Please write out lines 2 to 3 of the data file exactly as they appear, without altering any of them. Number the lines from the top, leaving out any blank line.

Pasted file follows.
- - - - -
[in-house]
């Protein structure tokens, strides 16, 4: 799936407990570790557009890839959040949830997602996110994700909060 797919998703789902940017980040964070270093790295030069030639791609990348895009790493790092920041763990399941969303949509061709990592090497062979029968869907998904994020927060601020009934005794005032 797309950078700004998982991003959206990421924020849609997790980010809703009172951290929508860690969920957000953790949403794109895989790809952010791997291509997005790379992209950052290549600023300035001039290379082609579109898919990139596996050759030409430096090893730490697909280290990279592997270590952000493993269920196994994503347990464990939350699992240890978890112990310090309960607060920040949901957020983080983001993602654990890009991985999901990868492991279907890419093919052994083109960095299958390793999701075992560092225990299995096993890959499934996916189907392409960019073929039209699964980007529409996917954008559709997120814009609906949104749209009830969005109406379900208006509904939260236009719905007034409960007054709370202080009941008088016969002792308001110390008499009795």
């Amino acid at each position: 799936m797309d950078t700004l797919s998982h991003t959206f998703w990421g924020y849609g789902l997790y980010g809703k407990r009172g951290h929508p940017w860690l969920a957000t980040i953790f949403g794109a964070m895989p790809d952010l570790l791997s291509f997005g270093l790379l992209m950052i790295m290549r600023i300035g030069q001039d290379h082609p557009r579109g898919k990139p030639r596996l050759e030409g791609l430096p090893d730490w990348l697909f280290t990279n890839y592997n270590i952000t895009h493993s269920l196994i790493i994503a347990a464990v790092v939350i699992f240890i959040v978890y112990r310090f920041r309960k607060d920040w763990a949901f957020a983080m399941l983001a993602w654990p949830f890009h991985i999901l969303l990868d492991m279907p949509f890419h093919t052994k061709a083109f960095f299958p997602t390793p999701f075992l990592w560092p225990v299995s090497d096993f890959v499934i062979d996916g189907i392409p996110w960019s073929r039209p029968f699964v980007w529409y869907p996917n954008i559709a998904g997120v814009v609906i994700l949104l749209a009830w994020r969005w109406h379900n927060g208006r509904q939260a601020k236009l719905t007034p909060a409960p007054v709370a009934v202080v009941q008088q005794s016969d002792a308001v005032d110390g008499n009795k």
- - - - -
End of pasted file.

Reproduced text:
């Protein structure tokens, strides 16, 4: 799936407990570790557009890839959040949830997602996110994700909060 797919998703789902940017980040964070270093790295030069030639791609990348895009790493790092920041763990399941969303949509061709990592090497062979029968869907998904994020927060601020009934005794005032 797309950078700004998982991003959206990421924020849609997790980010809703009172951290929508860690969920957000953790949403794109895989790809952010791997291509997005790379992209950052290549600023300035001039290379082609579109898919990139596996050759030409430096090893730490697909280290990279592997270590952000493993269920196994994503347990464990939350699992240890978890112990310090309960607060920040949901957020983080983001993602654990890009991985999901990868492991279907890419093919052994083109960095299958390793999701075992560092225990299995096993890959499934996916189907392409960019073929039209699964980007529409996917954008559709997120814009609906949104749209009830969005109406379900208006509904939260236009719905007034409960007054709370202080009941008088016969002792308001110390008499009795």
């Amino acid at each position: 799936m797309d950078t700004l797919s998982h991003t959206f998703w990421g924020y849609g789902l997790y980010g809703k407990r009172g951290h929508p940017w860690l969920a957000t980040i953790f949403g794109a964070m895989p790809d952010l570790l791997s291509f997005g270093l790379l992209m950052i790295m290549r600023i300035g030069q001039d290379h082609p557009r579109g898919k990139p030639r596996l050759e030409g791609l430096p090893d730490w990348l697909f280290t990279n890839y592997n270590i952000t895009h493993s269920l196994i790493i994503a347990a464990v790092v939350i699992f240890i959040v978890y112990r310090f920041r309960k607060d920040w763990a949901f957020a983080m399941l983001a993602w654990p949830f890009h991985i999901l969303l990868d492991m279907p949509f890419h093919t052994k061709a083109f960095f299958p997602t390793p999701f075992l990592w560092p225990v299995s090497d096993f890959v499934i062979d996916g189907i392409p996110w960019s073929r039209p029968f699964v980007w529409y869907p996917n954008i559709a998904g997120v814009v609906i994700l949104l749209a009830w994020r969005w109406h379900n927060g208006r509904q939260a601020k236009l719905t007034p909060a409960p007054v709370a009934v202080v009941q008088q005794s016969d002792a308001v005032d110390g008499n009795k």